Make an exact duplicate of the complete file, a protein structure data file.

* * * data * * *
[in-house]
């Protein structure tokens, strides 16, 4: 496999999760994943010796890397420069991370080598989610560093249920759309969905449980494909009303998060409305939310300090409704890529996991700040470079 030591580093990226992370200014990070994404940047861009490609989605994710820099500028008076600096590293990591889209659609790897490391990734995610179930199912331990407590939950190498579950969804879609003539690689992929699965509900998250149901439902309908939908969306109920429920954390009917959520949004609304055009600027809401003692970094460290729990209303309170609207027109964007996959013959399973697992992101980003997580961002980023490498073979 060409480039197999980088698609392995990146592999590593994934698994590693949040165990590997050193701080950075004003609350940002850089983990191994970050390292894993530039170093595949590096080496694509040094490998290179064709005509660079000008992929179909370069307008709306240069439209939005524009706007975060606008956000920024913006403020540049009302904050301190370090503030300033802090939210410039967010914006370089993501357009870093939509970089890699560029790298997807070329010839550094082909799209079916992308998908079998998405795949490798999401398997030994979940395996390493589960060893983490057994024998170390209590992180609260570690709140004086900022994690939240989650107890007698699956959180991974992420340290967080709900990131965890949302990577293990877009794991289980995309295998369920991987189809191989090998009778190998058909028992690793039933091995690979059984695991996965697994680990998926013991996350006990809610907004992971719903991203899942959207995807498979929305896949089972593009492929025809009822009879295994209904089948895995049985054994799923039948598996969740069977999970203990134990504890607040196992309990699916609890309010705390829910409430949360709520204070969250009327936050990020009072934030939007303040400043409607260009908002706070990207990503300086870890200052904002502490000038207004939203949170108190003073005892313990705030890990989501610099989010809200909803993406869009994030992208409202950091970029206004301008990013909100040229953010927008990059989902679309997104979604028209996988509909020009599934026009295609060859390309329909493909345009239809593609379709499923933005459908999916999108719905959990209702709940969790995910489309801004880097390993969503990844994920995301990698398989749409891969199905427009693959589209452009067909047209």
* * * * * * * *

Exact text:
[in-house]
């Protein structure tokens, strides 16, 4: 496999999760994943010796890397420069991370080598989610560093249920759309969905449980494909009303998060409305939310300090409704890529996991700040470079 030591580093990226992370200014990070994404940047861009490609989605994710820099500028008076600096590293990591889209659609790897490391990734995610179930199912331990407590939950190498579950969804879609003539690689992929699965509900998250149901439902309908939908969306109920429920954390009917959520949004609304055009600027809401003692970094460290729990209303309170609207027109964007996959013959399973697992992101980003997580961002980023490498073979 060409480039197999980088698609392995990146592999590593994934698994590693949040165990590997050193701080950075004003609350940002850089983990191994970050390292894993530039170093595949590096080496694509040094490998290179064709005509660079000008992929179909370069307008709306240069439209939005524009706007975060606008956000920024913006403020540049009302904050301190370090503030300033802090939210410039967010914006370089993501357009870093939509970089890699560029790298997807070329010839550094082909799209079916992308998908079998998405795949490798999401398997030994979940395996390493589960060893983490057994024998170390209590992180609260570690709140004086900022994690939240989650107890007698699956959180991974992420340290967080709900990131965890949302990577293990877009794991289980995309295998369920991987189809191989090998009778190998058909028992690793039933091995690979059984695991996965697994680990998926013991996350006990809610907004992971719903991203899942959207995807498979929305896949089972593009492929025809009822009879295994209904089948895995049985054994799923039948598996969740069977999970203990134990504890607040196992309990699916609890309010705390829910409430949360709520204070969250009327936050990020009072934030939007303040400043409607260009908002706070990207990503300086870890200052904002502490000038207004939203949170108190003073005892313990705030890990989501610099989010809200909803993406869009994030992208409202950091970029206004301008990013909100040229953010927008990059989902679309997104979604028209996988509909020009599934026009295609060859390309329909493909345009239809593609379709499923933005459908999916999108719905959990209702709940969790995910489309801004880097390993969503990844994920995301990698398989749409891969199905427009693959589209452009067909047209």